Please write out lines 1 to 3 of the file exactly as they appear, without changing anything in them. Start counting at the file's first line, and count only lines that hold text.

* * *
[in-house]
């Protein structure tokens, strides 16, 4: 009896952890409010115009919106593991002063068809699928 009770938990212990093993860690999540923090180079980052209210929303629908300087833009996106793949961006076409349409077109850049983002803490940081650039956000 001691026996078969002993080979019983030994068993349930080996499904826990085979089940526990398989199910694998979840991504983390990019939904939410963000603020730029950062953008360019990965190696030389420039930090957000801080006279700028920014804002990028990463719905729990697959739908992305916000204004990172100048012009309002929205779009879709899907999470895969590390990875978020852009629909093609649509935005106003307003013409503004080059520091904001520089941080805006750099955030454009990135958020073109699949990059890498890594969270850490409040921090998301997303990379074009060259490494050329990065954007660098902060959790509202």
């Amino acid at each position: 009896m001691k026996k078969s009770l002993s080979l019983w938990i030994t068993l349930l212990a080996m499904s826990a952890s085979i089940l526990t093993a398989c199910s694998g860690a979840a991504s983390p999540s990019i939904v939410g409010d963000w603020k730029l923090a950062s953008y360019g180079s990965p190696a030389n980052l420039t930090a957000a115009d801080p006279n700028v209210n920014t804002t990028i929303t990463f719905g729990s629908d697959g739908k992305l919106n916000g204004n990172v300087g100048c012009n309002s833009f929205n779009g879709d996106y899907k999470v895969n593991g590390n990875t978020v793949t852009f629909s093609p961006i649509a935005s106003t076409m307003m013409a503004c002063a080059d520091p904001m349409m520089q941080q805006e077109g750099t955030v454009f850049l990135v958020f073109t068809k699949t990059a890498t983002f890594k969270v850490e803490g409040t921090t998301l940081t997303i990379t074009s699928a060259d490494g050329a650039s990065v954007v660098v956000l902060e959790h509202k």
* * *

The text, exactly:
[in-house]
């Protein structure tokens, strides 16, 4: 009896952890409010115009919106593991002063068809699928 009770938990212990093993860690999540923090180079980052209210929303629908300087833009996106793949961006076409349409077109850049983002803490940081650039956000 001691026996078969002993080979019983030994068993349930080996499904826990085979089940526990398989199910694998979840991504983390990019939904939410963000603020730029950062953008360019990965190696030389420039930090957000801080006279700028920014804002990028990463719905729990697959739908992305916000204004990172100048012009309002929205779009879709899907999470895969590390990875978020852009629909093609649509935005106003307003013409503004080059520091904001520089941080805006750099955030454009990135958020073109699949990059890498890594969270850490409040921090998301997303990379074009060259490494050329990065954007660098902060959790509202």
């Amino acid at each position: 009896m001691k026996k078969s009770l002993s080979l019983w938990i030994t068993l349930l212990a080996m499904s826990a952890s085979i089940l526990t093993a398989c199910s694998g860690a979840a991504s983390p999540s990019i939904v939410g409010d963000w603020k730029l923090a950062s953008y360019g180079s990965p190696a030389n980052l420039t930090a957000a115009d801080p006279n700028v209210n920014t804002t990028i929303t990463f719905g729990s629908d697959g739908k992305l919106n916000g204004n990172v300087g100048c012009n309002s833009f929205n779009g879709d996106y899907k999470v895969n593991g590390n990875t978020v793949t852009f629909s093609p961006i649509a935005s106003t076409m307003m013409a503004c002063a080059d520091p904001m349409m520089q941080q805006e077109g750099t955030v454009f850049l990135v958020f073109t068809k699949t990059a890498t983002f890594k969270v850490e803490g409040t921090t998301l940081t997303i990379t074009s699928a060259d490494g050329a650039s990065v954007v660098v956000l902060e959790h509202k």